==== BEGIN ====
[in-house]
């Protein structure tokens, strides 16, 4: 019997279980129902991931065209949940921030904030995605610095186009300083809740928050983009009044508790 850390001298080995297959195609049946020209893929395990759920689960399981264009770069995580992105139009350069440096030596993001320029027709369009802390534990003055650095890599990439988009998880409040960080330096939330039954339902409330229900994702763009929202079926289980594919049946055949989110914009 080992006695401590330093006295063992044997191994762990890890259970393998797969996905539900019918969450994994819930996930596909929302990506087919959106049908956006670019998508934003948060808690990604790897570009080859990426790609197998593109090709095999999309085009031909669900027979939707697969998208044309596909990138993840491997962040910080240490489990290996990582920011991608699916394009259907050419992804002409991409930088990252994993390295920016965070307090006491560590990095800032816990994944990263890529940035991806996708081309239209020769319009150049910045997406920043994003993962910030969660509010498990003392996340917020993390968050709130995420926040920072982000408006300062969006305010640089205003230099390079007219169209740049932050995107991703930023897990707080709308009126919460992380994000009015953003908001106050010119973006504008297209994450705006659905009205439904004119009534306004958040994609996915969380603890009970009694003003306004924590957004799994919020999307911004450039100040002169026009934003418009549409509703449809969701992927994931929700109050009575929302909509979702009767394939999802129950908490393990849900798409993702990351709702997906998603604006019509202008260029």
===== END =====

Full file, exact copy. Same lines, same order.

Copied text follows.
[in-house]
């Protein structure tokens, strides 16, 4: 019997279980129902991931065209949940921030904030995605610095186009300083809740928050983009009044508790 850390001298080995297959195609049946020209893929395990759920689960399981264009770069995580992105139009350069440096030596993001320029027709369009802390534990003055650095890599990439988009998880409040960080330096939330039954339902409330229900994702763009929202079926289980594919049946055949989110914009 080992006695401590330093006295063992044997191994762990890890259970393998797969996905539900019918969450994994819930996930596909929302990506087919959106049908956006670019998508934003948060808690990604790897570009080859990426790609197998593109090709095999999309085009031909669900027979939707697969998208044309596909990138993840491997962040910080240490489990290996990582920011991608699916394009259907050419992804002409991409930088990252994993390295920016965070307090006491560590990095800032816990994944990263890529940035991806996708081309239209020769319009150049910045997406920043994003993962910030969660509010498990003392996340917020993390968050709130995420926040920072982000408006300062969006305010640089205003230099390079007219169209740049932050995107991703930023897990707080709308009126919460992380994000009015953003908001106050010119973006504008297209994450705006659905009205439904004119009534306004958040994609996915969380603890009970009694003003306004924590957004799994919020999307911004450039100040002169026009934003418009549409509703449809969701992927994931929700109050009575929302909509979702009767394939999802129950908490393990849900798409993702990351709702997906998603604006019509202008260029």